In the aftermath of a little boy’s death, child welfare chiefs acknowledge they can do better at complying with a law aimed at curbing psychiatric-drug use.
BY CAROL MARBIN MILLER
Declaring that mental-health drugs have uses other than the treatment of psychiatric problems, Florida child welfare administrators have sometimes ignored a 2005 law that requires the agency to obtain the consent of a parent or judge before giving mind-altering medications to foster children.
The head of the state Department of Children & Families acknowledged Friday that an agency administrator has allowed caseworkers to bypass the requirement when a foster child’s doctor insists such drugs are not being used for psychiatric purposes.
”He did take that position,” DCF Secretary George Sheldon said of Frank Platt, a DCF policy analyst who oversees medication of foster children. “He won’t take that position tomorrow.”
”That is not our policy, and I intend to make that clear,” Sheldon added, saying he does not know exactly how many children were medicated without a parent or judge’s consent as a result of the directive. He has asked a work group to pull the files of every child in state care to ensure state law is being followed, he said.
Sheldon’s comments Friday, in an interview with The Miami Herald, come amid a far-reaching department inquiry into the use of sometimes powerful psychotropic drugs among the 35,000 children in DCF’s care. The investigation was prompted by the death last month of Gabriel Myers, a 7-year-old Broward boy who hanged himself in a foster home.
Though Gabriel had been prescribed several psychotropic drugs in his last months, DCF administrators acknowledge he started taking the drugs before a judge was asked for consent, and DCF’s computerized record system did not accurately reflect the medications he was prescribed.
Some Florida lawmakers, who ended their annual session Friday, are suggesting Gabriel’s death may be a symptom of deeper problems. The 2005 law was passed after lawmakers became concerned that kids in foster care were being needlessly medicated to control difficult behavior.
”This case raises serious concerns which demand attention and answers,” Sen. Ronda Storms, a Brandon Republican who chairs the Children, Families and Elder Affairs Committee, wrote in an April 27 letter to Sheldon.
Among the questions, she said: “To what degree, if any, has the [department] ignored or circumvented . . . the 2005 law which curbed the use of psychotropic drugs in the treatment of our children in department care?”
A former lawmaker who authored the 2005 legislation, Walter G. ”Skip” Campbell, a Democrat who also chaired the children’s committee, accused the department Friday of ”cooking the numbers” in an effort to make it appear DCF had curbed the use of mental health drugs to manage the behavior of unruly children.
In a report last September to the Florida Senate, DCF said less than 7 percent, or 2,307 foster kids, were on such drugs, and in almost all cases the agency had received proper consent. But the report to lawmakers relied on DCF’s internal database, called Florida Safe Families Network, or FSFN, which administrators long have acknowledged is unreliable.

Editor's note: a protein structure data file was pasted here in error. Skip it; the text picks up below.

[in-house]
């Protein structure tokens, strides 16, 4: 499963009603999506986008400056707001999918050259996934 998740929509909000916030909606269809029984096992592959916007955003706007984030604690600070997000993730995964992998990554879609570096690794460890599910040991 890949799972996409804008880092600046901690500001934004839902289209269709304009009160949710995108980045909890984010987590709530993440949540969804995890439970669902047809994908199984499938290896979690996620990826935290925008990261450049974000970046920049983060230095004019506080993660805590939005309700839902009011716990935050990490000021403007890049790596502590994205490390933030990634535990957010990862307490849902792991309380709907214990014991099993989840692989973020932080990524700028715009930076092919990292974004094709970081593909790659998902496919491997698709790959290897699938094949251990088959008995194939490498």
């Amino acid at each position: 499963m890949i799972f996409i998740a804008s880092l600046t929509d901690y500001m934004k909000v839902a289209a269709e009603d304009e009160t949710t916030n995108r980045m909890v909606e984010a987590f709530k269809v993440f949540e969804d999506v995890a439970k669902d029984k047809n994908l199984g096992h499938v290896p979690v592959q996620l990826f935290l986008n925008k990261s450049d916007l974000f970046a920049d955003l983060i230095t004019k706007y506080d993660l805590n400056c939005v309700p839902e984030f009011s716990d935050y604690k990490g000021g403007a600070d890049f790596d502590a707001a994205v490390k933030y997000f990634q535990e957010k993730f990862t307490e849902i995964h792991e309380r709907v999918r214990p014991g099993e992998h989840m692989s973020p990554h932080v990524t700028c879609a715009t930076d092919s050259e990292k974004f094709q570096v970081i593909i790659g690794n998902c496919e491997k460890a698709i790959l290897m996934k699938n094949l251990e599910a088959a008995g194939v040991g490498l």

In a September 2006 memo, DCF’s then-director of family safety, Patricia Badland, said DCF’s computer system recorded that only 4 percent of children in the state’s care were being given psychotropic drugs — but a separate system kept by Medicaid said nearly 12 percent of such children were on psychotropic medications.
”This discrepancy would . . . indicate there is under-reporting of children being prescribed psychotherapeutic medications,” Badland wrote. “It is critical that the . . . database be accurate and up-to-date to assure that we are able to monitor all children taking these medications.”
Eight months later, DCF reported to the Senate that, among all age groups, 11.3 percent of children in DCF’s care from September through November 2006 had been prescribed mind-altering drugs.
Sheldon bristled at the suggestion his department intended to mislead lawmakers.
”I don’t think there was an overt effort to misrepresent or cook the numbers,” he said. ”But I do think there was an over-reliance on our database. I think we should have put more time and energy” into preparing the Senate report.
Beginning in 2001, The Miami Herald reported that child welfare administrators were relying on powerful mind-altering drugs to manage the behavior of unruly foster kids, who sometimes developed dangerous side-effects. Advocates accused the department as using such drugs as ”chemical restraints,” eventually leading to the 2005 law.
Dr. Ewald Horwath, interim chairman of the University of Miami Medical School’s psychiatry and behavioral sciences department, said that although some mental health drugs can have different uses, they are still psychiatric drugs.
”What use can one have for an anti-psychotic drug, other than a psychiatric one?” said Horwatch, who has no connection to either the agency or its critics.
He said the requirement for informed consent is important so that parents or other caregivers can make well-reasoned decisions on children’s behalf.
”It seems to me you would want parental consent before prescribing,” he said. “You would want someone exercising judgment in place of the child, who cannot make decisions on whether benefits outweigh risks.”
Referring to the consent issue, Sen. Rudy Garcia, a Hialeah Republican who is a member of the Senate Children, Families and Elder Affairs Committee, said Friday: “These are the types of things that we’ve been worried about that fall through the cracks. These are the things that I believe keep the secretary [of DCF] awake at night.”
Miami Herald staff writer Breanne Gilpatrick contributed to this report.